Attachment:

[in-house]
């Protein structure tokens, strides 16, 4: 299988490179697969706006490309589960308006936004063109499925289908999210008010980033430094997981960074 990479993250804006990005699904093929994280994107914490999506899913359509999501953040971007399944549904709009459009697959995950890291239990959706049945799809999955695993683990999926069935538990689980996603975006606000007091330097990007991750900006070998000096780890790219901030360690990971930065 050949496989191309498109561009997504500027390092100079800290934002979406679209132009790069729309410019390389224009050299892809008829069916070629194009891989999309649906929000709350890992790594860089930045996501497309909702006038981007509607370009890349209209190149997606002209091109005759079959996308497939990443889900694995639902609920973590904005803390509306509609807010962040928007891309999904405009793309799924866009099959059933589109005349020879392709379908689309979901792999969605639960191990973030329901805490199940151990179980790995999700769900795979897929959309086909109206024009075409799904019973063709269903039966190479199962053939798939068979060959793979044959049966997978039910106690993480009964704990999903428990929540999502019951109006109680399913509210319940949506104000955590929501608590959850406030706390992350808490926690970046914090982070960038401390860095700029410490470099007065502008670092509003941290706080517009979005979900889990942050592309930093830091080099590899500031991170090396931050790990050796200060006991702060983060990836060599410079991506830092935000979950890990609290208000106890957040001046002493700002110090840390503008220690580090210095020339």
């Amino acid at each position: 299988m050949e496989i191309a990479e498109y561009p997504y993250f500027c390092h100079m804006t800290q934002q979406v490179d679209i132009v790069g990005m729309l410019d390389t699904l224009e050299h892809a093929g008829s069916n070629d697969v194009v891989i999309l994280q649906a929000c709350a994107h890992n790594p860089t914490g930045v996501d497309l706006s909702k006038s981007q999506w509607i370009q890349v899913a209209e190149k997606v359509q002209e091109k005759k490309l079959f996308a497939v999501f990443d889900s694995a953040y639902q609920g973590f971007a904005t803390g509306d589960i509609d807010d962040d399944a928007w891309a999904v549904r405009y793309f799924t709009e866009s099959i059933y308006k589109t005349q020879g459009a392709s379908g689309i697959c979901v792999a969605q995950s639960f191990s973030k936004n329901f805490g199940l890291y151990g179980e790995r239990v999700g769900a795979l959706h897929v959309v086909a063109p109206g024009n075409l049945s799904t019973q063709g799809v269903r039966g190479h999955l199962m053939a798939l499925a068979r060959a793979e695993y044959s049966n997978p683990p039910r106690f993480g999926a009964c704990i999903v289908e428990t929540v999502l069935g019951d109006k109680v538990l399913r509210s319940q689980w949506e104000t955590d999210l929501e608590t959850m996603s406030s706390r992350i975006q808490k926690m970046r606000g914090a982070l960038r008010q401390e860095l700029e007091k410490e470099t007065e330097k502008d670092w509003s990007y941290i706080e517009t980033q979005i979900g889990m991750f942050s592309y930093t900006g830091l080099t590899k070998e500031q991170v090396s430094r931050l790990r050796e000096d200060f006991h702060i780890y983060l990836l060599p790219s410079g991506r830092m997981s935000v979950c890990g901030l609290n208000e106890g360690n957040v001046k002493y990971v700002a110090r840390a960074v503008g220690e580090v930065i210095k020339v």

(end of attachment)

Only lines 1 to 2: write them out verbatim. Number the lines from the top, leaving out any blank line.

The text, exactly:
[in-house]
């Protein structure tokens, strides 16, 4: 299988490179697969706006490309589960308006936004063109499925289908999210008010980033430094997981960074 990479993250804006990005699904093929994280994107914490999506899913359509999501953040971007399944549904709009459009697959995950890291239990959706049945799809999955695993683990999926069935538990689980996603975006606000007091330097990007991750900006070998000096780890790219901030360690990971930065 050949496989191309498109561009997504500027390092100079800290934002979406679209132009790069729309410019390389224009050299892809008829069916070629194009891989999309649906929000709350890992790594860089930045996501497309909702006038981007509607370009890349209209190149997606002209091109005759079959996308497939990443889900694995639902609920973590904005803390509306509609807010962040928007891309999904405009793309799924866009099959059933589109005349020879392709379908689309979901792999969605639960191990973030329901805490199940151990179980790995999700769900795979897929959309086909109206024009075409799904019973063709269903039966190479199962053939798939068979060959793979044959049966997978039910106690993480009964704990999903428990929540999502019951109006109680399913509210319940949506104000955590929501608590959850406030706390992350808490926690970046914090982070960038401390860095700029410490470099007065502008670092509003941290706080517009979005979900889990942050592309930093830091080099590899500031991170090396931050790990050796200060006991702060983060990836060599410079991506830092935000979950890990609290208000106890957040001046002493700002110090840390503008220690580090210095020339």